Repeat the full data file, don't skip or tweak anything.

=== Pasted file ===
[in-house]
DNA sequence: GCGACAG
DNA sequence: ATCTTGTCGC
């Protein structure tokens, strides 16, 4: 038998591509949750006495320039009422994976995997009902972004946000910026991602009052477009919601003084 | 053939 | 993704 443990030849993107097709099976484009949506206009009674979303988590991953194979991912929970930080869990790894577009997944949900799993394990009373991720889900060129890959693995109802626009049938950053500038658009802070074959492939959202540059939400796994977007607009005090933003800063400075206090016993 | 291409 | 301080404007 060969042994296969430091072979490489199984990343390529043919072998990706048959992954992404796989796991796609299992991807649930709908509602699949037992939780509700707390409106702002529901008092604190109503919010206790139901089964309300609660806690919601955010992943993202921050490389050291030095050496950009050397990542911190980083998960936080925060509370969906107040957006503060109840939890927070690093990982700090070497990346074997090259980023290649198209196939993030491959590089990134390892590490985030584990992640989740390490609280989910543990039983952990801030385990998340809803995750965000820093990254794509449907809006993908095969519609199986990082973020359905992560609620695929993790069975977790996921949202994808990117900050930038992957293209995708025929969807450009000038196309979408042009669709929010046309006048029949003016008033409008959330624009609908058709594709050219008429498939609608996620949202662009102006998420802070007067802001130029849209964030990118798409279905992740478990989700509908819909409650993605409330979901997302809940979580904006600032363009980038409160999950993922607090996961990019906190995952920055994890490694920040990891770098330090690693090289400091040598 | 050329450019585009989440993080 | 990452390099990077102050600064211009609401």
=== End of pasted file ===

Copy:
[in-house]
DNA sequence: GCGACAG
DNA sequence: ATCTTGTCGC
């Protein structure tokens, strides 16, 4: 038998591509949750006495320039009422994976995997009902972004946000910026991602009052477009919601003084 | 053939 | 993704 443990030849993107097709099976484009949506206009009674979303988590991953194979991912929970930080869990790894577009997944949900799993394990009373991720889900060129890959693995109802626009049938950053500038658009802070074959492939959202540059939400796994977007607009005090933003800063400075206090016993 | 291409 | 301080404007 060969042994296969430091072979490489199984990343390529043919072998990706048959992954992404796989796991796609299992991807649930709908509602699949037992939780509700707390409106702002529901008092604190109503919010206790139901089964309300609660806690919601955010992943993202921050490389050291030095050496950009050397990542911190980083998960936080925060509370969906107040957006503060109840939890927070690093990982700090070497990346074997090259980023290649198209196939993030491959590089990134390892590490985030584990992640989740390490609280989910543990039983952990801030385990998340809803995750965000820093990254794509449907809006993908095969519609199986990082973020359905992560609620695929993790069975977790996921949202994808990117900050930038992957293209995708025929969807450009000038196309979408042009669709929010046309006048029949003016008033409008959330624009609908058709594709050219008429498939609608996620949202662009102006998420802070007067802001130029849209964030990118798409279905992740478990989700509908819909409650993605409330979901997302809940979580904006600032363009980038409160999950993922607090996961990019906190995952920055994890490694920040990891770098330090690693090289400091040598 | 050329450019585009989440993080 | 990452390099990077102050600064211009609401």